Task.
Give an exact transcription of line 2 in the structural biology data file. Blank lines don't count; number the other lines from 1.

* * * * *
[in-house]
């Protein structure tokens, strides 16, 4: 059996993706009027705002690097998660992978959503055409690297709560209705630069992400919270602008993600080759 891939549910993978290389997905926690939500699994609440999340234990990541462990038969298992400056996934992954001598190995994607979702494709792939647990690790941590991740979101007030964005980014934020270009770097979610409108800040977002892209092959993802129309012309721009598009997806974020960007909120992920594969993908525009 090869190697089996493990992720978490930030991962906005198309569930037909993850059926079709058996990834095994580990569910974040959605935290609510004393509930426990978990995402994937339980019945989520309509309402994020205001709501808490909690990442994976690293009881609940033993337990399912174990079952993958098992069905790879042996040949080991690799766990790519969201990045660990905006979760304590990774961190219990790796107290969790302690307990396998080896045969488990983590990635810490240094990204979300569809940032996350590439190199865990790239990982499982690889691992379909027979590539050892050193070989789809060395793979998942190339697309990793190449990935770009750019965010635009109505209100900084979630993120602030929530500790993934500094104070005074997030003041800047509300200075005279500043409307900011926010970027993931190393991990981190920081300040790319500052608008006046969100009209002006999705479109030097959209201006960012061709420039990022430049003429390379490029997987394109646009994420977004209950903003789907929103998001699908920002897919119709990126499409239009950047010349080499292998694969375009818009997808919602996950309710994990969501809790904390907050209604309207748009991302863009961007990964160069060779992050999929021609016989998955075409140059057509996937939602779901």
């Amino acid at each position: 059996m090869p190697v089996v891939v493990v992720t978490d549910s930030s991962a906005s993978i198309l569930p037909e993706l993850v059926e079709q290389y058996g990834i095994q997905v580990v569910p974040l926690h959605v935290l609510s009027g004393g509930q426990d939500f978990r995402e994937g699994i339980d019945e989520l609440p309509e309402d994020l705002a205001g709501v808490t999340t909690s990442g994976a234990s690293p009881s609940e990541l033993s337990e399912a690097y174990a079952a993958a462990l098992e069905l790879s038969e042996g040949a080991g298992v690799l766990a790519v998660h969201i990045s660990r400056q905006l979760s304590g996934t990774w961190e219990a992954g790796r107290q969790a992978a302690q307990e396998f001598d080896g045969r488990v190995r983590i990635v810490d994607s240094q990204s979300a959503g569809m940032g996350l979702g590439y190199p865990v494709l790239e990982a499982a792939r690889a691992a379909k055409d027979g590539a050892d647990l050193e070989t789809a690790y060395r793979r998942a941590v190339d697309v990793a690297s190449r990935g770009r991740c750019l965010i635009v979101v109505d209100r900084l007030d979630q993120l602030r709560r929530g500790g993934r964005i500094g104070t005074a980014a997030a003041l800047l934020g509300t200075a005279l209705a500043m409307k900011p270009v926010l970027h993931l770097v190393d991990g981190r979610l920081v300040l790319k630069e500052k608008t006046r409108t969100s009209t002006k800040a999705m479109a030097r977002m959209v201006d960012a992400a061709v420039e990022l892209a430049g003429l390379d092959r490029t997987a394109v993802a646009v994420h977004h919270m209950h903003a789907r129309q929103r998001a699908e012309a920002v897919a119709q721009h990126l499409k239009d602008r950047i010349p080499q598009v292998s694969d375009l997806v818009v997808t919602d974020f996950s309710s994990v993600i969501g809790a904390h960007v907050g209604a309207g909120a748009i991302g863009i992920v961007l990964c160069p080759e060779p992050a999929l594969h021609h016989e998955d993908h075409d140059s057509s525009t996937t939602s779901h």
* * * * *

């Protein structure tokens, strides 16, 4: 059996993706009027705002690097998660992978959503055409690297709560209705630069992400919270602008993600080759 891939549910993978290389997905926690939500699994609440999340234990990541462990038969298992400056996934992954001598190995994607979702494709792939647990690790941590991740979101007030964005980014934020270009770097979610409108800040977002892209092959993802129309012309721009598009997806974020960007909120992920594969993908525009 090869190697089996493990992720978490930030991962906005198309569930037909993850059926079709058996990834095994580990569910974040959605935290609510004393509930426990978990995402994937339980019945989520309509309402994020205001709501808490909690990442994976690293009881609940033993337990399912174990079952993958098992069905790879042996040949080991690799766990790519969201990045660990905006979760304590990774961190219990790796107290969790302690307990396998080896045969488990983590990635810490240094990204979300569809940032996350590439190199865990790239990982499982690889691992379909027979590539050892050193070989789809060395793979998942190339697309990793190449990935770009750019965010635009109505209100900084979630993120602030929530500790993934500094104070005074997030003041800047509300200075005279500043409307900011926010970027993931190393991990981190920081300040790319500052608008006046969100009209002006999705479109030097959209201006960012061709420039990022430049003429390379490029997987394109646009994420977004209950903003789907929103998001699908920002897919119709990126499409239009950047010349080499292998694969375009818009997808919602996950309710994990969501809790904390907050209604309207748009991302863009961007990964160069060779992050999929021609016989998955075409140059057509996937939602779901």